If facing Revelations 2’s psychotic creatures proves to be too much for you in single-player, you can always have a friend join in on the action via split-screen cooperative play. However, we must warn you that the lopsidedness of the game’s combat system shines through tenfold with this particular option. You see in single-player, switching between both Claire and Moira, for example, gave you unlimited access to the best of both worlds: combat prowess and tactical advantages. Playing local co-op limits you to just one role, and if you’re the unfortunate one controlling vulnerable characters like Moira or Natalia, then expect to feel unfulfilled and rather useless at times. We’re not necessarily saying that laughing at the B-movie-esque dialogue, sharing nostalgic experiences (like Barry’s creature-infested trip through an eerie mansion), and battling swarms of nightmarish foes together wasn’t enjoyable in its own right – it did have its moments. During certain scenarios it was actually a godsend having an intelligent companion by our side to help with crowd control and puzzle solutions, especially given how moronic and unhelpful our AI-controlled partner was during solo play. In the grand scheme of things though, we could see where the campaign mode might be best experienced alone. At least then you won’t have to beat your couch buddy to death over who controls Barry or Claire.
As it turns out, Revelations 2 offers a far more engaging and fleshed-out cooperative option called Raid mode for those craving some trigger-happy action. First exhibited in the original Revelations, Raid mode tasks you with running and gunning through enemy-filled levels, and collecting more powerful guns and weapon upgrades along the way. Completing stages and earning medals from achieving certain objectives (like clearing the map of all enemies) increases your chosen character’s experience level, and also unlocks new characters and skills to utilize as well. There’s an overwhelming amount of content implemented into Raid mode in general, and we wholeheartedly enjoyed its focus on adrenaline-pumping action and good old-fashioned fun. To the delight of fans, this minigame also features a near-endless sense of replayability thanks to the incorporation of daily challenges and multiple stage difficulties you can conquer at your leisure. While we were quite disappointed that online multiplayer functionality wasn’t present during our time with the game, Raid mode still kept us entertained for hours and hours on end regardless.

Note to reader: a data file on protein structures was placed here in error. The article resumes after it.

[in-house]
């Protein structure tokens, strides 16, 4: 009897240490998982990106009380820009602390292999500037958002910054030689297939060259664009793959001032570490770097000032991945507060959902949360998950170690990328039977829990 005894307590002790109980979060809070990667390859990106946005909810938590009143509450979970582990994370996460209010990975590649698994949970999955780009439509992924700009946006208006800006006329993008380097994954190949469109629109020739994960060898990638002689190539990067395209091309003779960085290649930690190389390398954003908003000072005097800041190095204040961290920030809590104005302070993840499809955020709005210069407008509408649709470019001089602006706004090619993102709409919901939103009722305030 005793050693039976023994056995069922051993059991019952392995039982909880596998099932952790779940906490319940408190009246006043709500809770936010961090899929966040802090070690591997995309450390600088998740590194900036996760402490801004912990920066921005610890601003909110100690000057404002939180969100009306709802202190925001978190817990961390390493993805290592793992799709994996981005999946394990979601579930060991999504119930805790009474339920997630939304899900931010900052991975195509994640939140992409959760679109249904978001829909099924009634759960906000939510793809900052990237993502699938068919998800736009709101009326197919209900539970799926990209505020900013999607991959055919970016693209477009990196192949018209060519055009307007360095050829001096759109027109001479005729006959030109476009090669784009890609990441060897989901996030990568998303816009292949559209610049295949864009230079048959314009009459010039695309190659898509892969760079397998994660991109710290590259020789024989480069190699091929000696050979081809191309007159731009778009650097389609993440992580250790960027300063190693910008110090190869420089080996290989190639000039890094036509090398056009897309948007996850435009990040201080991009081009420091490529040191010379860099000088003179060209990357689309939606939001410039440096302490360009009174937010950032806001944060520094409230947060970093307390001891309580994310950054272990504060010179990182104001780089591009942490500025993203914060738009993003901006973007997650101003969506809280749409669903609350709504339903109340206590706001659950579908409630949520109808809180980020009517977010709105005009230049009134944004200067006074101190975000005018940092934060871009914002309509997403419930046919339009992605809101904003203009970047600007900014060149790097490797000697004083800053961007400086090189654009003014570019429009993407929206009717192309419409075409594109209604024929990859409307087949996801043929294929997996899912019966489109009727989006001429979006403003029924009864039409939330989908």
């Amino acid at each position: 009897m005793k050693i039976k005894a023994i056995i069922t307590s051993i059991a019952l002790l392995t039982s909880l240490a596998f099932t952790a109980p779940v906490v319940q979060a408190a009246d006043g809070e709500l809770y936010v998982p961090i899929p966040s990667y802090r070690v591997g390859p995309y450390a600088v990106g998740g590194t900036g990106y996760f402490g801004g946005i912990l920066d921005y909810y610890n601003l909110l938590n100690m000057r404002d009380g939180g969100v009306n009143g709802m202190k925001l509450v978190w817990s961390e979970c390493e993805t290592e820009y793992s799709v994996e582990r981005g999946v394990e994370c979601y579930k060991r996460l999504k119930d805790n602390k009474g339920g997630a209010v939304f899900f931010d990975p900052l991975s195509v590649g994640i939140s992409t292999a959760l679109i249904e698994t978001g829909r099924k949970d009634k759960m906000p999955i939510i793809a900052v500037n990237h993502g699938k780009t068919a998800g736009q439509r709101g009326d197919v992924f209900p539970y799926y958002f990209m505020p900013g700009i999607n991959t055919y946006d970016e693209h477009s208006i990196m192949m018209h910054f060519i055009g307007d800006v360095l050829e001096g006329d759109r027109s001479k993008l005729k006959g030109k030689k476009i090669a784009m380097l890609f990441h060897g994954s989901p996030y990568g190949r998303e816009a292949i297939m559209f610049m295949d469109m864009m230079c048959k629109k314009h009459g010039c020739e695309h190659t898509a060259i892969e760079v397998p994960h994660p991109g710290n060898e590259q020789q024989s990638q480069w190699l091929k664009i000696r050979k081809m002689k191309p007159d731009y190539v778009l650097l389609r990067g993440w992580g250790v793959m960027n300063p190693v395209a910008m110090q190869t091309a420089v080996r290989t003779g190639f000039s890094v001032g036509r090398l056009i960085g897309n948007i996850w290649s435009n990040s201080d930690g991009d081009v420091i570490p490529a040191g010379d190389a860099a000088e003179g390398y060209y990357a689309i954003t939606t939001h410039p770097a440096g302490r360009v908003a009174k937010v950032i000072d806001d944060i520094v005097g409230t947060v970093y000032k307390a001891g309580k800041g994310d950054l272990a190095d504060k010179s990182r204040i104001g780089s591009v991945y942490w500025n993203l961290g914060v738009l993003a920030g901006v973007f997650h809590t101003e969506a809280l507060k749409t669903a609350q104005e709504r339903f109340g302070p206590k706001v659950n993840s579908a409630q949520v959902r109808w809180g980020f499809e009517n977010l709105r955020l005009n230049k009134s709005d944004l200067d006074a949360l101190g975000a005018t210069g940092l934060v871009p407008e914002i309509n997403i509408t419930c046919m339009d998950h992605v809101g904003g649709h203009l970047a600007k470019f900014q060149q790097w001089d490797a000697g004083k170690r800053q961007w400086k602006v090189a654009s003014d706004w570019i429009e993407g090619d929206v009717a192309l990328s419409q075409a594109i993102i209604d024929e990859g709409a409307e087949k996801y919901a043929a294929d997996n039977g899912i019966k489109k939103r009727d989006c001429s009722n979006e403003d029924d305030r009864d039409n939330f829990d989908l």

Despite there being room for improvement, Resident Evil: Revelations 2 injects some self-assuring confidence and clear-headed focus into a series that has been directionless and unsure of itself for years. Its combination of action-orientated gameplay and light horror elements delivers a satisfying experience that genuinely feels secure enough to stick to its initial vision throughout the course of the game. While nothing in Revelations 2 is remarkably new, it was refreshing to see Capcom experiment with the original’s tried-and-true formula, and at least take risks and test out new concepts with this particular entry. We’re expecting some die-hard Resident Evil purists to steer clear of Revelations 2 like its a shambling, flesh-eating corpse. However, our more open-minded readers would be doing themselves a disservice if they missed out on this adrenaline rush of mutant-slaughtering goodness.